Move to station 2 – 30 seconds
    Station 2 (What innovative instruction formats can association professionals utilize to engage attendees?) – 2.5 minutes
    Move to station 3 – 30 seconds
    Station 3 (What specific actions can association professionals employ to develop successful partnerships with sponsors and vendors?) – 2.5 minutes
    Move back to your seat – 30 seconds
  • 3:05-3:15 p.m.

    I’m going to share with you a series of four tactics (from a more robust list of 10 which I’ll make available following this program). We’ll then read what you came up with during the carousel activity. Finally, I’ll ask you to choose one action item you’d like to explore further.
  • Every event comprises some combination of learning and networking. One way to elevate yours above the others is to demonstrate the value attendees can expect to gain in both the short-term (e.g., contacts, ideas, goals, objectives) and the long-term (e.g., strategy, tactics, products, services, profit).
  • If your event could talk, what would it sound like? An elderly grandparent? A progressive hipster? Ensure written collateral closely resembles the tone and sophistication of your audience. As appropriate, add in elements of levity, informality, slang and pop culture to also make them fun and interesting to read.
  • Determine how your association communicates. And don’t just think in terms of print communications – include all digital and social media platforms, as well. Optimal event marketing is multimedia in nature and should include messaging in most – if not all – of these communication channels.
  • Identify your repeat attendees and arm them with the tools needed to promote your events. Consider guest blog posts, social media chats and featured magazine columns. Likewise, remove as many barriers as possible to encourage easy sharing of member-generated materials.
  • Have a volunteer review the flip chart ideas (give him/her a prize for volunteering)
    Ask participants to select an action item and record it on their handouts
  • 3:15-3:25 p.m.

    I’m going to share with you a series of four tactics (from a more robust list of 25 which I’ll make available following this program). We’ll then read what you came up with during the carousel activity. Finally, I’ll ask you to choose one action item you’d like to explore further.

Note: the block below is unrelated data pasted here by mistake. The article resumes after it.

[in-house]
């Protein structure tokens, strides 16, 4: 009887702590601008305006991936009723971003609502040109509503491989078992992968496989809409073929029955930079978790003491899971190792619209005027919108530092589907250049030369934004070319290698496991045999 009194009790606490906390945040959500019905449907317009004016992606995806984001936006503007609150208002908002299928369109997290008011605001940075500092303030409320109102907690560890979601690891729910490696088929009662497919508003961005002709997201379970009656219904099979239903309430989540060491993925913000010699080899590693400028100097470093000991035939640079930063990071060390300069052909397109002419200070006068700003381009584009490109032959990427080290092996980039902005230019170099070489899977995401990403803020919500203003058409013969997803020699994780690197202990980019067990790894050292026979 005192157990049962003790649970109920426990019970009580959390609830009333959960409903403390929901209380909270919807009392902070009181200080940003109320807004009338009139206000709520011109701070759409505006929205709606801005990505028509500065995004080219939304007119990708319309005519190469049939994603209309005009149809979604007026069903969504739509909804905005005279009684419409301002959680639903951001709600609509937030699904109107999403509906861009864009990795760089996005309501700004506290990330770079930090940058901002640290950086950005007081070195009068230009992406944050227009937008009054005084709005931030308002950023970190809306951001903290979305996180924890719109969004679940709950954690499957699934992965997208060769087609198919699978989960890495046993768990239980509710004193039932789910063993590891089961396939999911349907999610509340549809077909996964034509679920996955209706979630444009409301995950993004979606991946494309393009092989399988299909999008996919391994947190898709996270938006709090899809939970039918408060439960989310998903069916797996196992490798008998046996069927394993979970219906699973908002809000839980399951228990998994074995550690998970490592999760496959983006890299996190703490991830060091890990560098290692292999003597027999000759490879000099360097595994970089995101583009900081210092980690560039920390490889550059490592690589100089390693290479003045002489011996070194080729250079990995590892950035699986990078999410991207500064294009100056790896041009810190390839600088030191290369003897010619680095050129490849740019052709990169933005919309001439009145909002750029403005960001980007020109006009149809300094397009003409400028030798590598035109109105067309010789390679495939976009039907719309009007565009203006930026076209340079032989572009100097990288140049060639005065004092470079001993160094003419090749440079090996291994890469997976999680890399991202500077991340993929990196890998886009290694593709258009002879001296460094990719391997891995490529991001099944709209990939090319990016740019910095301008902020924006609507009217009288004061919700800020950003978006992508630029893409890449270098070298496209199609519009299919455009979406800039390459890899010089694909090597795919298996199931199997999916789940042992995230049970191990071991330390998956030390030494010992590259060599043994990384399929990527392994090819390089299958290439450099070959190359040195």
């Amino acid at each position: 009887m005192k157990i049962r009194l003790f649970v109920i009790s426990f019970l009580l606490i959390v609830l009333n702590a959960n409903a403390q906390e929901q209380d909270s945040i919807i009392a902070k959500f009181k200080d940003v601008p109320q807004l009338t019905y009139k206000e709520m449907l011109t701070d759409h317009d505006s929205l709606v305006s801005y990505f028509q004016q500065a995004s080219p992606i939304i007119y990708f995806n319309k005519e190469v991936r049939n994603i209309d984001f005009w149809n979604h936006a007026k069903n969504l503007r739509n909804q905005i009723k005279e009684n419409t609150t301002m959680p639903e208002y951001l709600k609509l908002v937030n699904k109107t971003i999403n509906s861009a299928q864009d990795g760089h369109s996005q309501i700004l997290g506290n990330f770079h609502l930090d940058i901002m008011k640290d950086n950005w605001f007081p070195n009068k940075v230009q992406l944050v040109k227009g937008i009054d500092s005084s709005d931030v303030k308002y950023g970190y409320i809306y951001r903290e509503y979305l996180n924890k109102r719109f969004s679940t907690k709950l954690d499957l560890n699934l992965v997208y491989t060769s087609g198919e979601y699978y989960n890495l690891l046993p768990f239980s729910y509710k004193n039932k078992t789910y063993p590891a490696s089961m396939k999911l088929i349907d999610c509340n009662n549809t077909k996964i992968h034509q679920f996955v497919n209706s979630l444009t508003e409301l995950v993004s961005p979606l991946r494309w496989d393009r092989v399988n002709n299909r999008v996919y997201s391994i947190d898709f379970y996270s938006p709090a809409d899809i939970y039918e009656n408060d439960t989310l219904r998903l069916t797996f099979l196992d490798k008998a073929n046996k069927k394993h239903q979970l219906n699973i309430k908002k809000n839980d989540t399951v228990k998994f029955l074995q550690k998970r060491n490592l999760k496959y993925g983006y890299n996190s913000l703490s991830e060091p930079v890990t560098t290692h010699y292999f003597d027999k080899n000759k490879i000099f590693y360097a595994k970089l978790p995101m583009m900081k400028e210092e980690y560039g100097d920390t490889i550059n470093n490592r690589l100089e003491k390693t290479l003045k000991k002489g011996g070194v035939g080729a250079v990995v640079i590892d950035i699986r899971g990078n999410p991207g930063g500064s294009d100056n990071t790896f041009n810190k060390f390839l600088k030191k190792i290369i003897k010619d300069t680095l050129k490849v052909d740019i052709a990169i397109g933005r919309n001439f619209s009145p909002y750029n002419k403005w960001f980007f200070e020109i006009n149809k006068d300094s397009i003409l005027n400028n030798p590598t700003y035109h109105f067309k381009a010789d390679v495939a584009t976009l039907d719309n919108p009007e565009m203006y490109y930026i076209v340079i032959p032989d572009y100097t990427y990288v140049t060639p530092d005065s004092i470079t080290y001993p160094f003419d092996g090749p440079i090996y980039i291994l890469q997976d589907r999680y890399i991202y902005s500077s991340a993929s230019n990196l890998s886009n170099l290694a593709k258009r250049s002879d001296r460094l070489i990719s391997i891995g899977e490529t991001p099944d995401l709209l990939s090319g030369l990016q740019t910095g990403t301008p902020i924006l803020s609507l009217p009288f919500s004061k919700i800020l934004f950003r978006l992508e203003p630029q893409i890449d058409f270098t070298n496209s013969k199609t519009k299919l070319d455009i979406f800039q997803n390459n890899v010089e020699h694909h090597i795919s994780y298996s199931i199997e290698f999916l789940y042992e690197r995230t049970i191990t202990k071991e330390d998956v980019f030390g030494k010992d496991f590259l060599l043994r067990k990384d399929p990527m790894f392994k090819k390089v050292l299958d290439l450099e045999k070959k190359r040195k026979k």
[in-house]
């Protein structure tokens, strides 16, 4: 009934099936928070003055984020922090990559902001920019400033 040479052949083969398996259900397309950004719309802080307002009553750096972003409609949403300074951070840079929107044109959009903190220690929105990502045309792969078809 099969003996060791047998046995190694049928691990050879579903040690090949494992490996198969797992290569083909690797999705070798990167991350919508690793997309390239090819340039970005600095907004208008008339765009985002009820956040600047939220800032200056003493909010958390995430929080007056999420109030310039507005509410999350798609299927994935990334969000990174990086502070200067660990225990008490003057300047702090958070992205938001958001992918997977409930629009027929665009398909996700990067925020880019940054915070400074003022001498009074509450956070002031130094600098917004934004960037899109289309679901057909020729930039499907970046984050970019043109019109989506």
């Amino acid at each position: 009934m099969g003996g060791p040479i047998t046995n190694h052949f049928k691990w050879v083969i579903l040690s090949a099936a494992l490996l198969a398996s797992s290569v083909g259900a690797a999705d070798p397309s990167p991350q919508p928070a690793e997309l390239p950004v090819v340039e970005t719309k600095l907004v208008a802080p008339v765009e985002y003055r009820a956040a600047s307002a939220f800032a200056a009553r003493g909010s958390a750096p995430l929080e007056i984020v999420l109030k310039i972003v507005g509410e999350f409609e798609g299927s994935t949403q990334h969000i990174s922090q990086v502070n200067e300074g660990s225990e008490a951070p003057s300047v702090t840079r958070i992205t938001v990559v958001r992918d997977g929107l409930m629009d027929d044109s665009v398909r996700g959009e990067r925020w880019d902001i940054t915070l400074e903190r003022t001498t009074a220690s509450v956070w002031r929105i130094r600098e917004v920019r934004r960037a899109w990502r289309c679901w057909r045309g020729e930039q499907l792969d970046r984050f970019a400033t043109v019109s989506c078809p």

• This innovative learning concept provides conference participants with an opportunity to unpack and make meaning out of information presented during a general session. Small teams identify personal opportunities for change and brainstorm a variety of strategies for growth. Each attendee then commits to an actionable objective to be completed within a specified period of time.

    Plug my session Monday at 9:45 a.m. in this room.
  • Presenters are given just five minutes to speak about their ideas and personal or professional passions, accompanied by 20 slides. Each slide is displayed for just 15 seconds, and slides are automatically advanced. The presentations are meant to generate awareness and to stimulate thought and action on the subjects presented.
  • Each table for six (a distinction that’s important for meaningful dialogue) has on it both a tent card indicating a broad topic and several index cards listing various question prompts or challenges related to the table’s theme. Participants roam the room, identify a topic they are interested in, sit at that table and informally converse with others also interested in that topic over lunch.
  • These are modeled after the Genius Bars found in Apple stores. They may be set up between education sessions and during longer break times. “Geniuses” have extensive knowledge about the industry, and they work with you face-to-face to provide technical support and troubleshoot any problems you may be experiencing.
  • Have a volunteer review the flip chart ideas
    Ask participants to select an action item and record it on their handouts
  • 3:25-3:35 p.m.

    I’m going to share with you a series of four tactics. We’ll then read what you came up with during the carousel activity. Finally, I’ll ask you to choose one action item you’d like to explore further.
  • Develop a written agreement or MOU outlining the deliverables both the sponsor/vendor and the association can expect.
    Help the sponsor/vendor establish realistic, measurable goals (e.g., number of booth visitors, meetings scheduled or qualified leads obtained) based on sponsor/vendor level.
    Create and share a success guide that orients sponsor/vendor personnel to the meeting or event, sharing tried and true best practices for making the most of their investment.